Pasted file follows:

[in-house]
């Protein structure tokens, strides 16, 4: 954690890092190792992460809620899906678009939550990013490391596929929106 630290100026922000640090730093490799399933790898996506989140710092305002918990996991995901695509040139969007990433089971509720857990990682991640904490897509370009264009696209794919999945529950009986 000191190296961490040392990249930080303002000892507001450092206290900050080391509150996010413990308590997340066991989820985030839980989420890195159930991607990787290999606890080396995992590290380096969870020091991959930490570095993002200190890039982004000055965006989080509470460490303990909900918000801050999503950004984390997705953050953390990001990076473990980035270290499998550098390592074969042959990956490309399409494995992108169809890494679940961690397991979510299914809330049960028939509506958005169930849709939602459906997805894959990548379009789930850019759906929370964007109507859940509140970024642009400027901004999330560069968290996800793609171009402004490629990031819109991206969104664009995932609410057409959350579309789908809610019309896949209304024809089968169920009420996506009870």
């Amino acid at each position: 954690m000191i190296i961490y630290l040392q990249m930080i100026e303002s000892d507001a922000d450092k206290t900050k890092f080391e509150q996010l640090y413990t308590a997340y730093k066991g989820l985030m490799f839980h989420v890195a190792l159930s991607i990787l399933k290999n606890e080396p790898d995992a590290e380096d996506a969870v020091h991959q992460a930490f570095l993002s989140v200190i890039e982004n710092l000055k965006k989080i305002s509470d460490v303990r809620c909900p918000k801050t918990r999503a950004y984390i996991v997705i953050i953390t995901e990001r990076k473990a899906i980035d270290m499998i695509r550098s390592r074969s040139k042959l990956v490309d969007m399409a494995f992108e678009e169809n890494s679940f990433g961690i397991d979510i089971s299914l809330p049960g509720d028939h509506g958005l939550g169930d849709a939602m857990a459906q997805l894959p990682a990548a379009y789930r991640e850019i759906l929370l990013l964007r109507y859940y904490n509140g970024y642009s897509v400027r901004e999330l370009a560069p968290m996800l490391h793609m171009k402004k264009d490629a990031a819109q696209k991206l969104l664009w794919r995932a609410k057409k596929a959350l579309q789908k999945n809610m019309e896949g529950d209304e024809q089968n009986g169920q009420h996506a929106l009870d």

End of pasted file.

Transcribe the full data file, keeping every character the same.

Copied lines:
[in-house]
């Protein structure tokens, strides 16, 4: 954690890092190792992460809620899906678009939550990013490391596929929106 630290100026922000640090730093490799399933790898996506989140710092305002918990996991995901695509040139969007990433089971509720857990990682991640904490897509370009264009696209794919999945529950009986 000191190296961490040392990249930080303002000892507001450092206290900050080391509150996010413990308590997340066991989820985030839980989420890195159930991607990787290999606890080396995992590290380096969870020091991959930490570095993002200190890039982004000055965006989080509470460490303990909900918000801050999503950004984390997705953050953390990001990076473990980035270290499998550098390592074969042959990956490309399409494995992108169809890494679940961690397991979510299914809330049960028939509506958005169930849709939602459906997805894959990548379009789930850019759906929370964007109507859940509140970024642009400027901004999330560069968290996800793609171009402004490629990031819109991206969104664009995932609410057409959350579309789908809610019309896949209304024809089968169920009420996506009870």
């Amino acid at each position: 954690m000191i190296i961490y630290l040392q990249m930080i100026e303002s000892d507001a922000d450092k206290t900050k890092f080391e509150q996010l640090y413990t308590a997340y730093k066991g989820l985030m490799f839980h989420v890195a190792l159930s991607i990787l399933k290999n606890e080396p790898d995992a590290e380096d996506a969870v020091h991959q992460a930490f570095l993002s989140v200190i890039e982004n710092l000055k965006k989080i305002s509470d460490v303990r809620c909900p918000k801050t918990r999503a950004y984390i996991v997705i953050i953390t995901e990001r990076k473990a899906i980035d270290m499998i695509r550098s390592r074969s040139k042959l990956v490309d969007m399409a494995f992108e678009e169809n890494s679940f990433g961690i397991d979510i089971s299914l809330p049960g509720d028939h509506g958005l939550g169930d849709a939602m857990a459906q997805l894959p990682a990548a379009y789930r991640e850019i759906l929370l990013l964007r109507y859940y904490n509140g970024y642009s897509v400027r901004e999330l370009a560069p968290m996800l490391h793609m171009k402004k264009d490629a990031a819109q696209k991206l969104l664009w794919r995932a609410k057409k596929a959350l579309q789908k999945n809610m019309e896949g529950d209304e024809q089968n009986g169920q009420h996506a929106l009870d």